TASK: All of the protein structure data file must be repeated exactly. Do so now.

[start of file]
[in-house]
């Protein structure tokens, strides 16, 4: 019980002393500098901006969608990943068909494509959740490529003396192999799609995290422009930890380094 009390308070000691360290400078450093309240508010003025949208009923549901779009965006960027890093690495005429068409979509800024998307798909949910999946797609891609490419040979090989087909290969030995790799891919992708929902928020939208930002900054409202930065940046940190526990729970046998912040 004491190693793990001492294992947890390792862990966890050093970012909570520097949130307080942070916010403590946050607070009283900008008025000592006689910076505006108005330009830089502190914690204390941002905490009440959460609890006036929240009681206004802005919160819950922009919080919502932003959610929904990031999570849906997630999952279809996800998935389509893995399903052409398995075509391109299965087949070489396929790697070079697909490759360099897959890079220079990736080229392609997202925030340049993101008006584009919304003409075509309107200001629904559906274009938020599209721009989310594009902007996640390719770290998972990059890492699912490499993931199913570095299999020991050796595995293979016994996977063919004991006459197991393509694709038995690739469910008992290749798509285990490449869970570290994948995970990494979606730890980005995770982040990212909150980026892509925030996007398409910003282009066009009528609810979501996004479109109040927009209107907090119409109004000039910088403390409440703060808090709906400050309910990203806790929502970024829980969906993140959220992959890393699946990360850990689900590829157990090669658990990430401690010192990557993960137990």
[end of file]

[in-house]
């Protein structure tokens, strides 16, 4: 019980002393500098901006969608990943068909494509959740490529003396192999799609995290422009930890380094 009390308070000691360290400078450093309240508010003025949208009923549901779009965006960027890093690495005429068409979509800024998307798909949910999946797609891609490419040979090989087909290969030995790799891919992708929902928020939208930002900054409202930065940046940190526990729970046998912040 004491190693793990001492294992947890390792862990966890050093970012909570520097949130307080942070916010403590946050607070009283900008008025000592006689910076505006108005330009830089502190914690204390941002905490009440959460609890006036929240009681206004802005919160819950922009919080919502932003959610929904990031999570849906997630999952279809996800998935389509893995399903052409398995075509391109299965087949070489396929790697070079697909490759360099897959890079220079990736080229392609997202925030340049993101008006584009919304003409075509309107200001629904559906274009938020599209721009989310594009902007996640390719770290998972990059890492699912490499993931199913570095299999020991050796595995293979016994996977063919004991006459197991393509694709038995690739469910008992290749798509285990490449869970570290994948995970990494979606730890980005995770982040990212909150980026892509925030996007398409910003282009066009009528609810979501996004479109109040927009209107907090119409109004000039910088403390409440703060808090709906400050309910990203806790929502970024829980969906993140959220992959890393699946990360850990689900590829157990090669658990990430401690010192990557993960137990």